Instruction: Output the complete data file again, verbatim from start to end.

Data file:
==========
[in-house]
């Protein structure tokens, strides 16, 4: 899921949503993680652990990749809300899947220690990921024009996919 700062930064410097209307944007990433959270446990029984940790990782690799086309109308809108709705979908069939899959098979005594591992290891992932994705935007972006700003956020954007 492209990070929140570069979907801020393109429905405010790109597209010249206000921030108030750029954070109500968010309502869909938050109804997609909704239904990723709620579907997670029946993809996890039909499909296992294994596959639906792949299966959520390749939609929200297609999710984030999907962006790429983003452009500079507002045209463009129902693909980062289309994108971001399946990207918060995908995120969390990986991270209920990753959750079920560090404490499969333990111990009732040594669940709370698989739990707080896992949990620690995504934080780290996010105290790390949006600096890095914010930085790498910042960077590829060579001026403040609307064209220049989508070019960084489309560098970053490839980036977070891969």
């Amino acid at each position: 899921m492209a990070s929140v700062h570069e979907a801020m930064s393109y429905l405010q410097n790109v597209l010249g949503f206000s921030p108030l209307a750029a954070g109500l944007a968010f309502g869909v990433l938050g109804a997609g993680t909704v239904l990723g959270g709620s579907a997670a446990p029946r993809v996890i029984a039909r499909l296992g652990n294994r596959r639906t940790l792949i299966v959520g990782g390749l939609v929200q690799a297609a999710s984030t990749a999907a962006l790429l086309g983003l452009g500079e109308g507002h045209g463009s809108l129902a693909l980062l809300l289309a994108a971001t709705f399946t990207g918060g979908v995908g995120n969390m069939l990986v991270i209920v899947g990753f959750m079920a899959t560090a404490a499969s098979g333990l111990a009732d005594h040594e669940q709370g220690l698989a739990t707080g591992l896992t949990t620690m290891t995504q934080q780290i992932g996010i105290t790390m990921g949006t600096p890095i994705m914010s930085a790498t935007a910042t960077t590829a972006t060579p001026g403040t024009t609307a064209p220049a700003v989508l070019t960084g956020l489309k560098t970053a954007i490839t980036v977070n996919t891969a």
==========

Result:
[in-house]
């Protein structure tokens, strides 16, 4: 899921949503993680652990990749809300899947220690990921024009996919 700062930064410097209307944007990433959270446990029984940790990782690799086309109308809108709705979908069939899959098979005594591992290891992932994705935007972006700003956020954007 492209990070929140570069979907801020393109429905405010790109597209010249206000921030108030750029954070109500968010309502869909938050109804997609909704239904990723709620579907997670029946993809996890039909499909296992294994596959639906792949299966959520390749939609929200297609999710984030999907962006790429983003452009500079507002045209463009129902693909980062289309994108971001399946990207918060995908995120969390990986991270209920990753959750079920560090404490499969333990111990009732040594669940709370698989739990707080896992949990620690995504934080780290996010105290790390949006600096890095914010930085790498910042960077590829060579001026403040609307064209220049989508070019960084489309560098970053490839980036977070891969």
């Amino acid at each position: 899921m492209a990070s929140v700062h570069e979907a801020m930064s393109y429905l405010q410097n790109v597209l010249g949503f206000s921030p108030l209307a750029a954070g109500l944007a968010f309502g869909v990433l938050g109804a997609g993680t909704v239904l990723g959270g709620s579907a997670a446990p029946r993809v996890i029984a039909r499909l296992g652990n294994r596959r639906t940790l792949i299966v959520g990782g390749l939609v929200q690799a297609a999710s984030t990749a999907a962006l790429l086309g983003l452009g500079e109308g507002h045209g463009s809108l129902a693909l980062l809300l289309a994108a971001t709705f399946t990207g918060g979908v995908g995120n969390m069939l990986v991270i209920v899947g990753f959750m079920a899959t560090a404490a499969s098979g333990l111990a009732d005594h040594e669940q709370g220690l698989a739990t707080g591992l896992t949990t620690m290891t995504q934080q780290i992932g996010i105290t790390m990921g949006t600096p890095i994705m914010s930085a790498t935007a910042t960077t590829a972006t060579p001026g403040t024009t609307a064209p220049a700003v989508l070019t960084g956020l489309k560098t970053a954007i490839t980036v977070n996919t891969a």